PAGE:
Many of the clinical and echocardiographic features are explained by the above findings and the effect of respiration on intracardiac flows and pressures.
The typical causes, and clinical and echocardiographic findings, are shown in webtables 1 and 2 and fig 22.. Treatment is with prompt drainage of pericardial fluid (see Pericardiocentesis key points).
Constrictive pericarditis is usually characterised by a thickened, adherent pericardium that restricts ventricular filling and limits chamber expansion and maximal diastolic volumes. Elevated filling pressures are required to maintain adequate cardiac output. End‐diastolic pressures in all heart chambers are usually elevated and equalised. Compensatory mechanisms are activated but may ultimately fail, leading to elevated venous pressure, oedema and diminished cardiac output.
The aetiology of pericardial constriction is changing (webtable 1).
Clinical findings are listed in webtable 2 and the presentation is usually with features mimicking right‐sided heart failure with low cardiac output. Typical symptoms are exertional dyspnoea, peripheral oedema, abdominal distension and fatigue. Pulmonary oedema is not normally a feature.
Diagnosis is usually made by a combination of clinical findings, chest x ray, echocardiography, CT or MRI imaging and in many cases invasive haemodynamic studies (webtable 2, fig 33).
Echocardiography is an important tool for suggesting or supporting the diagnosis. The typical findings are listed in webtable 2.
In patients with notably elevated left atrial pressure, respiratory variation of the Doppler inflows may not be present unless preload is reduced by head‐up tilt or diuretics.29
Not all patients with proven constriction at surgery actually have increased respiratory variation of Doppler inflows. Of 19 patients with surgically confirmed constrictive pericarditis, for example, nine (47%) did not have more than 25% respiratory variation of mitral E wave velocity.30
In patients with atrial fibrillation, changes in mitral E velocity may reflect variations in ventricular filling rather than constriction.
Patients with chronic obstructive pulmonary disease (COPD) without constriction may have increased respiratory variation in mitral and tricuspid inflow velocities and this may occasionally cause diagnostic difficulty. In contrast to constriction, variation is not typically maximal on the first inspiratory beat. In addition, mitral inflow is less restrictive with lower E/A ratios than in patients with constriction and longer deceleration times.31 Analysis of the superior vena cava (SVC) Doppler signal may be useful in this setting. SVC Doppler shows pronounced increases in forward flow with inspiration in patients with COPD which is not usually seen in constriction (mean (SD) respiration variation in COPD of SVC systolic flow velocity 39.5 (18.8) cm/s vs 4.2 (3.4) cm/s in constriction).31 In one study, 95% of patients with COPD had respiratory variation of SVC systolic forward velocity >20 cm/s or a >35% increase with inspiration.31 In addition, COPD patients usually have systolic dominant superior vena caval Doppler flow rather than diastolic dominant in constriction.31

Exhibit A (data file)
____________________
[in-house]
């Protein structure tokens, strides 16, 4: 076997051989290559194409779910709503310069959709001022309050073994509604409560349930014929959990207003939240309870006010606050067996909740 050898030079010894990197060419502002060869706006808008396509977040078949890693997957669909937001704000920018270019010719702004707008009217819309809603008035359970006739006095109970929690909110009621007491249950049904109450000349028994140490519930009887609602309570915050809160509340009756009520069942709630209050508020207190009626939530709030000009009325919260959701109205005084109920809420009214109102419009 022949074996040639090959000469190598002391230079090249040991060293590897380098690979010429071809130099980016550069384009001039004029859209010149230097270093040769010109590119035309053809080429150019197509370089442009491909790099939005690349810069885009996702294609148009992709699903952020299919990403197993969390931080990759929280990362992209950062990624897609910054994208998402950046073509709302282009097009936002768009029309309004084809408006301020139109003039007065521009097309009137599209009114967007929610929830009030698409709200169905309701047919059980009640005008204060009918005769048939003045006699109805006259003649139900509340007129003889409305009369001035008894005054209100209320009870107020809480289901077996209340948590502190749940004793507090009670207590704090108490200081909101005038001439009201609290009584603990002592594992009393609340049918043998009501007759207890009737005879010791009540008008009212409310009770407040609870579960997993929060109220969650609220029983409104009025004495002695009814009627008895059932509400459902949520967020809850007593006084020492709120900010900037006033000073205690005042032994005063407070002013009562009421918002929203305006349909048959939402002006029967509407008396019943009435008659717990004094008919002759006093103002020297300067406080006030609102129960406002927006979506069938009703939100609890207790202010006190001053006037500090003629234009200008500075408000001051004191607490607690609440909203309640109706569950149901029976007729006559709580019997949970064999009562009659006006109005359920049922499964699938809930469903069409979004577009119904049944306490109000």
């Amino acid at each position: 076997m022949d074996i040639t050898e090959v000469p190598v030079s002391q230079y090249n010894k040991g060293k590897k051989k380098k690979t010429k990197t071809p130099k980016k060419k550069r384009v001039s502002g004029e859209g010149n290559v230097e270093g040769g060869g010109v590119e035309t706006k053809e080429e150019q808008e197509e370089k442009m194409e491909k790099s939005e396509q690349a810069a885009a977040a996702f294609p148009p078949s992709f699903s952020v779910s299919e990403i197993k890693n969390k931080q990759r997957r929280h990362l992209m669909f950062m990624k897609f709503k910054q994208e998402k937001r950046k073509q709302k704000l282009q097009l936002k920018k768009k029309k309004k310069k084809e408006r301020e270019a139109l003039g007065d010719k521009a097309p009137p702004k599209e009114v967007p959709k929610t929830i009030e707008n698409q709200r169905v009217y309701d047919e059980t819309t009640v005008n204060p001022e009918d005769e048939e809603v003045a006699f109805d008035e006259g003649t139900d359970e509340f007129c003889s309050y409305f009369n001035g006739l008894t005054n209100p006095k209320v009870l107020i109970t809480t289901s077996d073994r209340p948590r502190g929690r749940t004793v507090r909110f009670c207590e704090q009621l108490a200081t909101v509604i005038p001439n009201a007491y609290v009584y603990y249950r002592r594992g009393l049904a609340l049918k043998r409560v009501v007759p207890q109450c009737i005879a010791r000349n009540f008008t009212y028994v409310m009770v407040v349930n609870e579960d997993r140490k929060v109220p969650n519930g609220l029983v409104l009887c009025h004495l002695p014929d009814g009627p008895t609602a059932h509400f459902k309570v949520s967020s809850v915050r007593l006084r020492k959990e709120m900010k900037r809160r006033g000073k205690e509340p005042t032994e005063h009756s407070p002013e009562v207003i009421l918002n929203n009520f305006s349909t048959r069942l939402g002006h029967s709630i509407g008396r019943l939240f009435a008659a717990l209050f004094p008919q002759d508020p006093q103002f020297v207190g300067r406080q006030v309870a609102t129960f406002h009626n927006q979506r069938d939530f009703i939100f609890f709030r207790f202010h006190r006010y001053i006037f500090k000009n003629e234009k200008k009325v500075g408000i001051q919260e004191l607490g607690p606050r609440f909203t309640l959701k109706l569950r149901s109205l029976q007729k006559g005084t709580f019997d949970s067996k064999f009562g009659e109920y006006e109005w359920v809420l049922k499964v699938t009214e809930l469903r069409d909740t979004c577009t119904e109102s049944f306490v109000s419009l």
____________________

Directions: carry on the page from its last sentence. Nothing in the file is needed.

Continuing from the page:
Evaluation of the pericardium by chest radiography and pericardial thickness by CT or MRI provides important supplementary information that often helps in making this diagnosis in the majority of affected patients. Invasive haemodynamic evaluation is particularly important in patients with suggestive clinical features and equivocal non‐invasive tests. Typical catheterisation findings are described in webtable 2 and table 11,, and in fig 33..
B‐type natriuretic peptide (BNP) is usually normal or only mildly raised in constrictive pericarditis (128 (52.7) pg/ml) but significantly higher in patients with restrictive cardiomyopathy (825.8 (172.2) pg/ml) (p<0.001).23 A more recent study, however, revealed that a significant difference in BNP values existed only between those patients with idiopathic constrictive pericarditis and patients with restrictive cardiomyopathy. No statistically significant difference was found between patients with secondary constrictive pericarditis (for example, secondary to radiation or post‐cardiac surgery) and restrictive cardiomyopathy.32 This may reflect co‐existent cardiac muscle disease in patients with secondary constrictive pericarditis where certain disease processes may affect both pericardium and cardiac muscle.
Features that would support a diagnosis of restrictive cardiomyopathy rather than constrictive physiology are listed in table 11.
Treatment of established chronic constrictive pericarditis is by radical pericardectomy.
Transient pericardial constriction has been reported in the following settings: acute pericarditis, cardiac surgery, collagen vascular disease, malignancy, tuberculosis, trauma and idiopathic. Typical patient characteristics and treatment modalities are discussed in detail elsewhere. The mechanism of transient constriction is felt to be secondary to an inflammatory mediated reduction in pericardial compliance; a trial of medical treatment may be appropriate in haemodynamically stable patients with recovery expected at an average of 3 months. It is not clear from the available evidence if medical treatment affects the natural history of this disorder. Treatment should be directed at symptoms while monitoring for clinical and echocardiographic improvement. If deterioration occurs, early surgery should be considered.